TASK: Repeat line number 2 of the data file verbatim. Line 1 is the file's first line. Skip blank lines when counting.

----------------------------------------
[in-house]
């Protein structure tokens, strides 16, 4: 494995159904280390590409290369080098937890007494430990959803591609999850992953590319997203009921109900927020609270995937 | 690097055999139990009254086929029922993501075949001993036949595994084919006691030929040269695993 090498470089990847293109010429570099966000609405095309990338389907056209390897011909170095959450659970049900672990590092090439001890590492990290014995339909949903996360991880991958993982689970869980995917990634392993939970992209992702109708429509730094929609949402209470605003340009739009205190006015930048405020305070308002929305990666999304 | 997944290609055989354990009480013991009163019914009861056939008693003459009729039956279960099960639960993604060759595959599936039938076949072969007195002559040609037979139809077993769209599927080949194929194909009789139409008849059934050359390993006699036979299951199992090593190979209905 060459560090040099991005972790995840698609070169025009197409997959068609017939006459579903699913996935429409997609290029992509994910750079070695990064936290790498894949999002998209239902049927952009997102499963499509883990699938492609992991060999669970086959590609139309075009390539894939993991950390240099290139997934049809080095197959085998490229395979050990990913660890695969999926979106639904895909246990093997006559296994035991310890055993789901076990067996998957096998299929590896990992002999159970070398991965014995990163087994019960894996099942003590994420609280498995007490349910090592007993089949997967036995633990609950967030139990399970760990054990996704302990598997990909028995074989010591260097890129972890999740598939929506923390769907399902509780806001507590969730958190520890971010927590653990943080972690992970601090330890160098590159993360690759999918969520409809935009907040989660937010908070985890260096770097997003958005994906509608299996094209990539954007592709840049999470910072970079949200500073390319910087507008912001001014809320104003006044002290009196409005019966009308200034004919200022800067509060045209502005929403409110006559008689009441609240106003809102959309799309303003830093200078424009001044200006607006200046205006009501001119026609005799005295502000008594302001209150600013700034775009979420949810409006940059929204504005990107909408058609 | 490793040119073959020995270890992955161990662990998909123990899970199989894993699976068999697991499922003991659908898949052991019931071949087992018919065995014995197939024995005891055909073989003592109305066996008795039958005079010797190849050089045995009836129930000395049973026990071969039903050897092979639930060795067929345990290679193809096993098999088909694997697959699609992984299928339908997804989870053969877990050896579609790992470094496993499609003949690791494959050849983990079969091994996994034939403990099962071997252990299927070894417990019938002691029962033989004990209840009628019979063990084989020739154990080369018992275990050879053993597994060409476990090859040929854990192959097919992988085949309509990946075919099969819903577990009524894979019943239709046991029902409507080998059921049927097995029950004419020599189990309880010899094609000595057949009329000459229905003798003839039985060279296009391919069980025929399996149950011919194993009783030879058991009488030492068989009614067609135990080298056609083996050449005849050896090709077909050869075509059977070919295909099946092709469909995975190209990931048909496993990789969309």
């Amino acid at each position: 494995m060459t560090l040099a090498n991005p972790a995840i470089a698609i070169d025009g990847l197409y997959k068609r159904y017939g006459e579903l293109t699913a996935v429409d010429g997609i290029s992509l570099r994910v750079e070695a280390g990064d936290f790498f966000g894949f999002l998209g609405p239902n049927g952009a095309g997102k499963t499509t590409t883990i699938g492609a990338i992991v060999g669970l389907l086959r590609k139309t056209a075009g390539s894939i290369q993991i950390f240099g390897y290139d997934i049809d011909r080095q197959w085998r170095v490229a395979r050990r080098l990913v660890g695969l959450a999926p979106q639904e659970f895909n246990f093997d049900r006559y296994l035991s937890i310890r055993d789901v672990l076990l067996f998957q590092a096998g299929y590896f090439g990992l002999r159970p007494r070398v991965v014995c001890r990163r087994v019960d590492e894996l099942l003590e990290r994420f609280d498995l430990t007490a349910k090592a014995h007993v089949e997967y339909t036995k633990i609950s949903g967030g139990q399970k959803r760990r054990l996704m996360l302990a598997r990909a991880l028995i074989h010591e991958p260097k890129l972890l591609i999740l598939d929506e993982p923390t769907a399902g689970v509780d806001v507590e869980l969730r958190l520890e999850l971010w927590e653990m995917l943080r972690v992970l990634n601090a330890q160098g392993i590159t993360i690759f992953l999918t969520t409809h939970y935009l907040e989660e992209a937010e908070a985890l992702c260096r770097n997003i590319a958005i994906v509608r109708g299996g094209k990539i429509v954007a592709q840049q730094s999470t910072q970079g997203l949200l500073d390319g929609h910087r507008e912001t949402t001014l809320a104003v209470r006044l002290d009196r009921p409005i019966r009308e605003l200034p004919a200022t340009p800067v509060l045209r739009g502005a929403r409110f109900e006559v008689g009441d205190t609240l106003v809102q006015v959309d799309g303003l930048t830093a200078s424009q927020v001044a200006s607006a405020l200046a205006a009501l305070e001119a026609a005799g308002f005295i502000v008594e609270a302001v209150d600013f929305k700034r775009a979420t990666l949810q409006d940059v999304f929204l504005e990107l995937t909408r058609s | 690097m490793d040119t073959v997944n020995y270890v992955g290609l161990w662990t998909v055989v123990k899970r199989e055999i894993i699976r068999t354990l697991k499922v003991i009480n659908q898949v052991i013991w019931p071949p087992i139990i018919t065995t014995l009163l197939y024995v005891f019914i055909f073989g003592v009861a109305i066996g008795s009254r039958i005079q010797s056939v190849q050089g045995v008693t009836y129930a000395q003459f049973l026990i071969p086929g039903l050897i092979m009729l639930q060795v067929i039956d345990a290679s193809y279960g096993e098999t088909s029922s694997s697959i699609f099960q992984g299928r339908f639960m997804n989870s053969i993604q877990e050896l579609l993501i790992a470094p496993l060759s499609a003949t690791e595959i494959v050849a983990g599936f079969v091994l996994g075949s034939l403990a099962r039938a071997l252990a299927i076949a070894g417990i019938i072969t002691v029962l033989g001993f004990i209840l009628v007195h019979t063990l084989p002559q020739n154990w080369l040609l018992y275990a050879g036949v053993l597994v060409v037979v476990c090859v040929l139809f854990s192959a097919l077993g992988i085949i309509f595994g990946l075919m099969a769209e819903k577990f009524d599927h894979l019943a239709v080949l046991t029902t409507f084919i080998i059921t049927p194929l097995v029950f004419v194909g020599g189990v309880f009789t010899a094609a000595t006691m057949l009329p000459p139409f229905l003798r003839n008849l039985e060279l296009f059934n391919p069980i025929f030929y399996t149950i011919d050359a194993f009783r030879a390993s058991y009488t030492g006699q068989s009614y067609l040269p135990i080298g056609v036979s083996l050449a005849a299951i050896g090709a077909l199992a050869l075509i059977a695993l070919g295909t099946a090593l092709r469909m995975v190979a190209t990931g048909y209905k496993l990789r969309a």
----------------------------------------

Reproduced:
């Protein structure tokens, strides 16, 4: 494995159904280390590409290369080098937890007494430990959803591609999850992953590319997203009921109900927020609270995937 | 690097055999139990009254086929029922993501075949001993036949595994084919006691030929040269695993 090498470089990847293109010429570099966000609405095309990338389907056209390897011909170095959450659970049900672990590092090439001890590492990290014995339909949903996360991880991958993982689970869980995917990634392993939970992209992702109708429509730094929609949402209470605003340009739009205190006015930048405020305070308002929305990666999304 | 997944290609055989354990009480013991009163019914009861056939008693003459009729039956279960099960639960993604060759595959599936039938076949072969007195002559040609037979139809077993769209599927080949194929194909009789139409008849059934050359390993006699036979299951199992090593190979209905 060459560090040099991005972790995840698609070169025009197409997959068609017939006459579903699913996935429409997609290029992509994910750079070695990064936290790498894949999002998209239902049927952009997102499963499509883990699938492609992991060999669970086959590609139309075009390539894939993991950390240099290139997934049809080095197959085998490229395979050990990913660890695969999926979106639904895909246990093997006559296994035991310890055993789901076990067996998957096998299929590896990992002999159970070398991965014995990163087994019960894996099942003590994420609280498995007490349910090592007993089949997967036995633990609950967030139990399970760990054990996704302990598997990909028995074989010591260097890129972890999740598939929506923390769907399902509780806001507590969730958190520890971010927590653990943080972690992970601090330890160098590159993360690759999918969520409809935009907040989660937010908070985890260096770097997003958005994906509608299996094209990539954007592709840049999470910072970079949200500073390319910087507008912001001014809320104003006044002290009196409005019966009308200034004919200022800067509060045209502005929403409110006559008689009441609240106003809102959309799309303003830093200078424009001044200006607006200046205006009501001119026609005799005295502000008594302001209150600013700034775009979420949810409006940059929204504005990107909408058609 | 490793040119073959020995270890992955161990662990998909123990899970199989894993699976068999697991499922003991659908898949052991019931071949087992018919065995014995197939024995005891055909073989003592109305066996008795039958005079010797190849050089045995009836129930000395049973026990071969039903050897092979639930060795067929345990290679193809096993098999088909694997697959699609992984299928339908997804989870053969877990050896579609790992470094496993499609003949690791494959050849983990079969091994996994034939403990099962071997252990299927070894417990019938002691029962033989004990209840009628019979063990084989020739154990080369018992275990050879053993597994060409476990090859040929854990192959097919992988085949309509990946075919099969819903577990009524894979019943239709046991029902409507080998059921049927097995029950004419020599189990309880010899094609000595057949009329000459229905003798003839039985060279296009391919069980025929399996149950011919194993009783030879058991009488030492068989009614067609135990080298056609083996050449005849050896090709077909050869075509059977070919295909099946092709469909995975190209990931048909496993990789969309």